The Atlanta City Council approved an amended resolution Monday that authorizes the extension and use of the hotel/motel tax to partially fund a new state-of-the-art, retractable roof $1 billion stadium for the Atlanta Falcons.
"I think its good for the city -- the future of the city as we are trying to bring professional soccer here," said Councilman C.T. Martin.
The resolution was approved by a vote of 11-4. Council members Kwanza Hall, Alex Wan, Howard Shook and Felicia Moore all voted against it.
"There are issues we need to talk about so that we can give clarity to the public, who may have a misconception, clarity to ourselves or make adjustments," said Moore. "We should have our work session on Thursday and have public input sessions on that, then vote on it."
The city's development arm, Invest Atlanta has agreed to issue its revenue bonds in the amount of $200 million as the public's contribution for the construction of the new stadium. Falcons owner Arthur Blank will contribute the remaining $800 million needed for the public-private partnership.
"From the beginning, I championed the need to make this a 360-degree deal that touches on the issues that are important to the community including infrastructure improvements, community investment and inclusion of local businesses during the construction of this new facility," said City Council President Ceasar Mitchell.
The resolution authorizes (1) the extension of the 39.3 percent hotel/motel tax to 2050, (2) approves a stadium funding agreement with Invest Atlanta and an operation and maintenance agreement with the Georgia World Congress Center Authority (GWCCA). Eighty-six percent of the revenue generated by this tax comes from people living outside of Georgia.
"We are grateful for the council's vote of support today," said Atlanta Falcons Owner Arthur Blank.
Since February the Atlanta City Council has held a series of work sessions and public hearings on the proposal including an extensive meeting last week with academic, accounting, and legal experts on the financial and community impact of a new stadium in downtown Atlanta.
"The agreements approved today represent the fruits of more than two years of collaborative discussions leading to a solution that serves the best interests of all involved, including the neighborhoods surrounding the new stadium," said Blank. "The actions taken today are also a critical step toward the completion of final agreements necessary to move the new stadium forward."
Several amendments were attached to the resolution during Monday's meeting. An amendment by council member Martin calls for the Falcons to contribute an additional $20 million towards infrastructure cost for a total contribution of $70 million. The Falcons' infrastructure contribution anticipates the need to reroute Dr. Martin Luther King, Jr. Drive in order to accommodate the facility on the preferred site south of the Georgia Dome.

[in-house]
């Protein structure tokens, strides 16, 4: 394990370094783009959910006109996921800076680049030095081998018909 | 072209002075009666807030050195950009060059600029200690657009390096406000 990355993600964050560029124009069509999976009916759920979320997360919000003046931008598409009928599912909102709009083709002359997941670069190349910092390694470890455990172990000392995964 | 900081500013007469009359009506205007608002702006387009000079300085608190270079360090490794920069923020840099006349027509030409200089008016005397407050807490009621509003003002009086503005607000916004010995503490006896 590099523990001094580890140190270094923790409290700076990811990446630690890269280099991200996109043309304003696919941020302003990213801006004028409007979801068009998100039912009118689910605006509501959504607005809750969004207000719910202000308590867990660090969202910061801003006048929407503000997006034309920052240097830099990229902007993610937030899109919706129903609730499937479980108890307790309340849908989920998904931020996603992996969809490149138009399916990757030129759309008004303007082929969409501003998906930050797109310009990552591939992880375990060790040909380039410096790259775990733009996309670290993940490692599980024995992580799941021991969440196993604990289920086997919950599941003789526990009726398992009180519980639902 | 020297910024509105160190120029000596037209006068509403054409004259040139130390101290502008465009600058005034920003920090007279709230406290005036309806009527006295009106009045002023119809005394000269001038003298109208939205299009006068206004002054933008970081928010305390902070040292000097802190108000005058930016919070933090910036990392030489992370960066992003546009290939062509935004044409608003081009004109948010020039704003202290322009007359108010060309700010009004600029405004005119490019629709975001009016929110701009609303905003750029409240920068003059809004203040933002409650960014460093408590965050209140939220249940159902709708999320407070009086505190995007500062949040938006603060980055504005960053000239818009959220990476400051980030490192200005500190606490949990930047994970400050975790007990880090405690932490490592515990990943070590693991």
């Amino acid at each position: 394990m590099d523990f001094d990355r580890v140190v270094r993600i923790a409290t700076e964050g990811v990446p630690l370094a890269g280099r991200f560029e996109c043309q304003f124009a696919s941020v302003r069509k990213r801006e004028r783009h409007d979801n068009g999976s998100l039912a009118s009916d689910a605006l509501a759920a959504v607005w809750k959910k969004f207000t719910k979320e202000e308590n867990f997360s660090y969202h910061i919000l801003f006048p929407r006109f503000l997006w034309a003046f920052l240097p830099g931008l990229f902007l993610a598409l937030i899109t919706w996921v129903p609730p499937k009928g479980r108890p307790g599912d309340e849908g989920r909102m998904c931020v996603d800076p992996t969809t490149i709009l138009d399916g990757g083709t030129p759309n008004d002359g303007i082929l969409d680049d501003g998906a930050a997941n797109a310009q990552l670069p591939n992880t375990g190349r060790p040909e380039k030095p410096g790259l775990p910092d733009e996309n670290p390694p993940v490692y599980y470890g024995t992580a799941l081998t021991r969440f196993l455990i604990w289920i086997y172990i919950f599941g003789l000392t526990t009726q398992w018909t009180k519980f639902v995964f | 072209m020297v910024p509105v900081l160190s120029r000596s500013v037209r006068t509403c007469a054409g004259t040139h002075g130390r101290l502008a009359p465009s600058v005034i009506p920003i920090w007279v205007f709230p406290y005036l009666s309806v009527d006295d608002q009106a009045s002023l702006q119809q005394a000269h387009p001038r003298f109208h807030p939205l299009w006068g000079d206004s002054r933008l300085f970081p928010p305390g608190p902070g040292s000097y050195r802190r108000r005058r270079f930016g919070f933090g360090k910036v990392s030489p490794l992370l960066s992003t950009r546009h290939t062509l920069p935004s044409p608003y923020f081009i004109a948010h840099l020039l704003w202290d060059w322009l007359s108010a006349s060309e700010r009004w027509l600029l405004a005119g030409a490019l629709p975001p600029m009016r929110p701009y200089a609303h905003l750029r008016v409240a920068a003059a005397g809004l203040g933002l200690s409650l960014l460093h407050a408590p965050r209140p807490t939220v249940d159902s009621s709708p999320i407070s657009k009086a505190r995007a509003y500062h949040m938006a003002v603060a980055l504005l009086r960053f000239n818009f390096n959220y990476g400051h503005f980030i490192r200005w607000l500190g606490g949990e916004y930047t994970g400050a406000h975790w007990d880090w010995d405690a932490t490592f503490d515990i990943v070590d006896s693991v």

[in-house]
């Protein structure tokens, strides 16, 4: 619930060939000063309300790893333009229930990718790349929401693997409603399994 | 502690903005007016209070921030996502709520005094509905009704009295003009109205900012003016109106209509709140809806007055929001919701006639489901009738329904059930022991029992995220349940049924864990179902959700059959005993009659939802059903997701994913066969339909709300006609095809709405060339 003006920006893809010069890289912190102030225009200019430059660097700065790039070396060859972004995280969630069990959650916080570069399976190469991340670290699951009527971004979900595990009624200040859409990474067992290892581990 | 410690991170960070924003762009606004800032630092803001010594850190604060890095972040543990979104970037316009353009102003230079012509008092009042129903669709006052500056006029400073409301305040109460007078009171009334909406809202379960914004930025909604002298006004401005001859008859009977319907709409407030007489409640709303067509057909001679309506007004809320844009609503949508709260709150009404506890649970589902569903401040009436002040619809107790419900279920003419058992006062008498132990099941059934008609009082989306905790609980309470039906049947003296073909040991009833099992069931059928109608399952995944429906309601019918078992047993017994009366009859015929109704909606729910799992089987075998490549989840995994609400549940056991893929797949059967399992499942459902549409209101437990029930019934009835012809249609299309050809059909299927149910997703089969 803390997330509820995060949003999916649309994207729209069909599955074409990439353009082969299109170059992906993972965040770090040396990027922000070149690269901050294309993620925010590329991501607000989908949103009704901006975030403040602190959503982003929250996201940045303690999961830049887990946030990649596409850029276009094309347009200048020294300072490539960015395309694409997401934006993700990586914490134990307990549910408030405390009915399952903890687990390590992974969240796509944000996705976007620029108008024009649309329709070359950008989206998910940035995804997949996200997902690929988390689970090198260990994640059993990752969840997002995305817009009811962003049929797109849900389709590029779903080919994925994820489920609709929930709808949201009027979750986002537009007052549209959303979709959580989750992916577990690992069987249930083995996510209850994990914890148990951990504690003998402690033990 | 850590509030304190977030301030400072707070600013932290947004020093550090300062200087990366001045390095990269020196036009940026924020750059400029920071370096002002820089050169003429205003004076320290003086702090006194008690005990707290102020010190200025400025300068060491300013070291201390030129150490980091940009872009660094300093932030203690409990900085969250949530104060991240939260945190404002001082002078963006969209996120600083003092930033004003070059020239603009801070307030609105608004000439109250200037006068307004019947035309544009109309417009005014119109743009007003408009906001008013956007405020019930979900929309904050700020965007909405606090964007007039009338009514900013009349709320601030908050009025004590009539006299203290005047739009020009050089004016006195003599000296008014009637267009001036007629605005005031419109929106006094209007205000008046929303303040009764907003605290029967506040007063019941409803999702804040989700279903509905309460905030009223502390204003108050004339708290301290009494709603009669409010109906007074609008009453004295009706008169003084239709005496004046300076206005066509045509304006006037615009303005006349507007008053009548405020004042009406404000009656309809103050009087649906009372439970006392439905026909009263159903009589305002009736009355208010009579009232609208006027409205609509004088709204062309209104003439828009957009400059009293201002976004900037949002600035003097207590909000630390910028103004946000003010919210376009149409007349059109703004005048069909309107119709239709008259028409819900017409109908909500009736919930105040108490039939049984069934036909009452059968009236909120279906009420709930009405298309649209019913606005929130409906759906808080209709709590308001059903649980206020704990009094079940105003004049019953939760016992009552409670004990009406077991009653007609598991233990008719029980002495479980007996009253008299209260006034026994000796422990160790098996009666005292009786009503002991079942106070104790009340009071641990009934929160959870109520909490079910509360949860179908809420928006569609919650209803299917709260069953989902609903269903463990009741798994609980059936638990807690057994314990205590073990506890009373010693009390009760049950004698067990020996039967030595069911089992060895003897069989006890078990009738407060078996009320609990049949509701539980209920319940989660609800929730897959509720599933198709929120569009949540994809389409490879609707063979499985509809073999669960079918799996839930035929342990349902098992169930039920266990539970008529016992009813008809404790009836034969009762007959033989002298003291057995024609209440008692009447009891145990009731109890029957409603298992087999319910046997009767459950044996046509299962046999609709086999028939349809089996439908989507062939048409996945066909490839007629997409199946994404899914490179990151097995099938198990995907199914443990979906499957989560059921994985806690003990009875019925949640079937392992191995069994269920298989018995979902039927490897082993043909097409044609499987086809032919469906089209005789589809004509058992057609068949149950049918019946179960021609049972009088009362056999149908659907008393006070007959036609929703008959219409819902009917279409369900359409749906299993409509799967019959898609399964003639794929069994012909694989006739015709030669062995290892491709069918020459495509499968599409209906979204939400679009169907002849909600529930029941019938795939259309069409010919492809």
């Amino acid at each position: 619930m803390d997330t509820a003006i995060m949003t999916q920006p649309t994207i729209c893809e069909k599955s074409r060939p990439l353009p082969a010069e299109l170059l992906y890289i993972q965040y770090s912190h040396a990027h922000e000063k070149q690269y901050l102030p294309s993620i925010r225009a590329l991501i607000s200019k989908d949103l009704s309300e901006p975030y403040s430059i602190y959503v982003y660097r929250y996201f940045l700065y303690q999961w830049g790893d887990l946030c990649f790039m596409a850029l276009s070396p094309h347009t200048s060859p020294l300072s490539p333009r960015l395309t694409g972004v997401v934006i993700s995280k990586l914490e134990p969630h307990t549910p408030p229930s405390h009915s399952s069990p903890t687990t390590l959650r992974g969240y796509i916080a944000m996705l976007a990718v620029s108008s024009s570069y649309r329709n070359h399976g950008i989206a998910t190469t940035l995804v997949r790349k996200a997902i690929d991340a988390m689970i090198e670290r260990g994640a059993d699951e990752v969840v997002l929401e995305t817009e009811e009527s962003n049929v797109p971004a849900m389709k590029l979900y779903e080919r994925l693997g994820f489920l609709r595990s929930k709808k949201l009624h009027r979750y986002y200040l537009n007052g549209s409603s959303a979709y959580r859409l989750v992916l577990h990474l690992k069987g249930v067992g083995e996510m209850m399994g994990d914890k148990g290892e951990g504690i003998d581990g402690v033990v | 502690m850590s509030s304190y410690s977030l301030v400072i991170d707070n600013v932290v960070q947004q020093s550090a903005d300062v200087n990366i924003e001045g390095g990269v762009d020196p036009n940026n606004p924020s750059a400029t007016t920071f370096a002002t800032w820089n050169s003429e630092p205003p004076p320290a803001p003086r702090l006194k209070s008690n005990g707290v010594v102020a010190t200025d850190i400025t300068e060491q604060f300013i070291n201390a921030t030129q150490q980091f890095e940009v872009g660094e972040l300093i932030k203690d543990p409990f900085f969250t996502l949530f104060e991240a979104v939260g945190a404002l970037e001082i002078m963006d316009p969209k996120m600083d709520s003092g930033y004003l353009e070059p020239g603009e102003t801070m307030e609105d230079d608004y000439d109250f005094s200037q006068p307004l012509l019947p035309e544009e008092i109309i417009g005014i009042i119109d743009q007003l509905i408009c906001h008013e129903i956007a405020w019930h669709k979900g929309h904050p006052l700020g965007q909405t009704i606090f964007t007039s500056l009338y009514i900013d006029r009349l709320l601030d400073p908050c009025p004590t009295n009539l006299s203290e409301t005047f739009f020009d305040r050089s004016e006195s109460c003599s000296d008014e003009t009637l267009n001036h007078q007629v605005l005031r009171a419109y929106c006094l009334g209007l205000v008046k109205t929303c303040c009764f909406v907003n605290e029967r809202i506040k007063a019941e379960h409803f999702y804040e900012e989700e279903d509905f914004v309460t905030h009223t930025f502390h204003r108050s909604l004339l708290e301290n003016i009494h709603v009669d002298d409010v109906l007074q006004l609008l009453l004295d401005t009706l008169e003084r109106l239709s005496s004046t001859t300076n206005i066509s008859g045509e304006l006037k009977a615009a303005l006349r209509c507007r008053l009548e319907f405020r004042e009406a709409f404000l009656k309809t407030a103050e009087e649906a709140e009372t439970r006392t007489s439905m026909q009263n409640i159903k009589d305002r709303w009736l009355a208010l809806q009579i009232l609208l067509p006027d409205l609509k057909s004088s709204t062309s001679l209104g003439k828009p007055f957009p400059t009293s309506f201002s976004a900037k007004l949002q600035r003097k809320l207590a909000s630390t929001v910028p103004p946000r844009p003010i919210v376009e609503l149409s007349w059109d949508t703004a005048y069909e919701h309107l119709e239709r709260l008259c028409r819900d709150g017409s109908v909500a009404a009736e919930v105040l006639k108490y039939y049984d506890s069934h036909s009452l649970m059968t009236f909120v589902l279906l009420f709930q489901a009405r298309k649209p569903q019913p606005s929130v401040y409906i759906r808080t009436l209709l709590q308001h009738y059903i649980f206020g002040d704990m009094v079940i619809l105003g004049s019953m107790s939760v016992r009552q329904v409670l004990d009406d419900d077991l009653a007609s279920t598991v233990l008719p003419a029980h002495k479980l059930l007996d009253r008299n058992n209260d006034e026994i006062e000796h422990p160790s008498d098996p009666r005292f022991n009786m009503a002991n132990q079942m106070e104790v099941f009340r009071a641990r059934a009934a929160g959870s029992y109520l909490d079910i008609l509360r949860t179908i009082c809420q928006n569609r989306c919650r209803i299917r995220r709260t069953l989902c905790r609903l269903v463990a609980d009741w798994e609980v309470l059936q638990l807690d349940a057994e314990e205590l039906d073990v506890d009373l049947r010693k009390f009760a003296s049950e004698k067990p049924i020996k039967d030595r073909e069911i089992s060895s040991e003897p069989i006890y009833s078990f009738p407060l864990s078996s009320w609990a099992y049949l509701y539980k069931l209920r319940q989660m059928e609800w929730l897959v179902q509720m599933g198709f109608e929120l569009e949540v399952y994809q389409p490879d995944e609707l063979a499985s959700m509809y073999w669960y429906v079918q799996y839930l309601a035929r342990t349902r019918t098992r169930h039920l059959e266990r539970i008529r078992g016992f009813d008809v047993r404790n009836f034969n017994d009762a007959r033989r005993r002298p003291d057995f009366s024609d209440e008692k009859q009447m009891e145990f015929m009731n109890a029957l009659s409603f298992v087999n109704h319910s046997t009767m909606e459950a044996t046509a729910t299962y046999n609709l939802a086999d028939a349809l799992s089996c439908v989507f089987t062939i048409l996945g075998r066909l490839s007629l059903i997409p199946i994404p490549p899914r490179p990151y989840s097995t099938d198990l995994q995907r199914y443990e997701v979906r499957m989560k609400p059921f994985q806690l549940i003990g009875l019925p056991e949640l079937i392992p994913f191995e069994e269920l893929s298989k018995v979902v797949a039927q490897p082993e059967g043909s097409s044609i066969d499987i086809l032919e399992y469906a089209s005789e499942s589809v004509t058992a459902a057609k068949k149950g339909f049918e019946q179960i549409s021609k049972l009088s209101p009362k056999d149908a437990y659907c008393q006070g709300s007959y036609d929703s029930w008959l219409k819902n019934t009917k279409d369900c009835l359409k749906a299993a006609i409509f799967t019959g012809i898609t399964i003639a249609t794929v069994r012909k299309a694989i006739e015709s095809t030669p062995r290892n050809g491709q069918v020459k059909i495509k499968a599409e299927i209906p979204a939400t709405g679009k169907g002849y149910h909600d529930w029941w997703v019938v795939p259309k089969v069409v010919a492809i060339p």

Council member Carla Smith amended the resolution to state that no general fund dollars will be used to finance the construction of the new stadium project or used for cost overruns, operations, maintenance or all related infrastructure costs.
Council member Michael Bond's amendment calls for Invest Atlanta to facilitate development of the community benefits plan/agreement for the surrounding neighborhoods prior to the issuance of bonds. The plan/agreement must be adopted by the city council and approved by the mayor.
The plan is to address traffic congestion, environmental impact, public safety and game-day activities and economic development.
The Arthur M. Blank Family Foundation has committed $15 million for the purpose of investing in Vine City, English Avenue, Castleberry Hill and other neighborhoods near the new stadium. The funds, which will be controlled by the Blank Foundation, will be dedicated beginning in 2013 and no later than 2017. All funds will be invested in projects for the communities by December 2020.
Invest Atlanta has also committed $15 million from the Westside Tax Allocation District ("the TAD") to co-investments in the targeted neighborhoods. It is anticipated that planned uses of the TAD funds will leverage additional public and private funds.
The Falcons organization plans to spend $20 million for site acquisition and development costs.
To promote full and equal business opportunities in connection with the design and construction of the new stadium, the Atlanta Falcons and the GWCCA have agreed to develop an Equal Business Opportunity Plan that will ensure at least 31 percent participation by women and minority business enterprises. The construction of the stadium is expected to create more than 1,400 full-time equivalent jobs in Atlanta and more than 4,500 full-time equivalent jobs across Georgia over a three-year period, according to a study completed by Georgia State University Associate Professor Dr. Bruce Seaman.
The GWCCA Board of Governors on Friday authorized the authority to execute a binding memorandum of understanding between the Falcons and the GWCCA for a new stadium on the Georgia World Congress Center campus.
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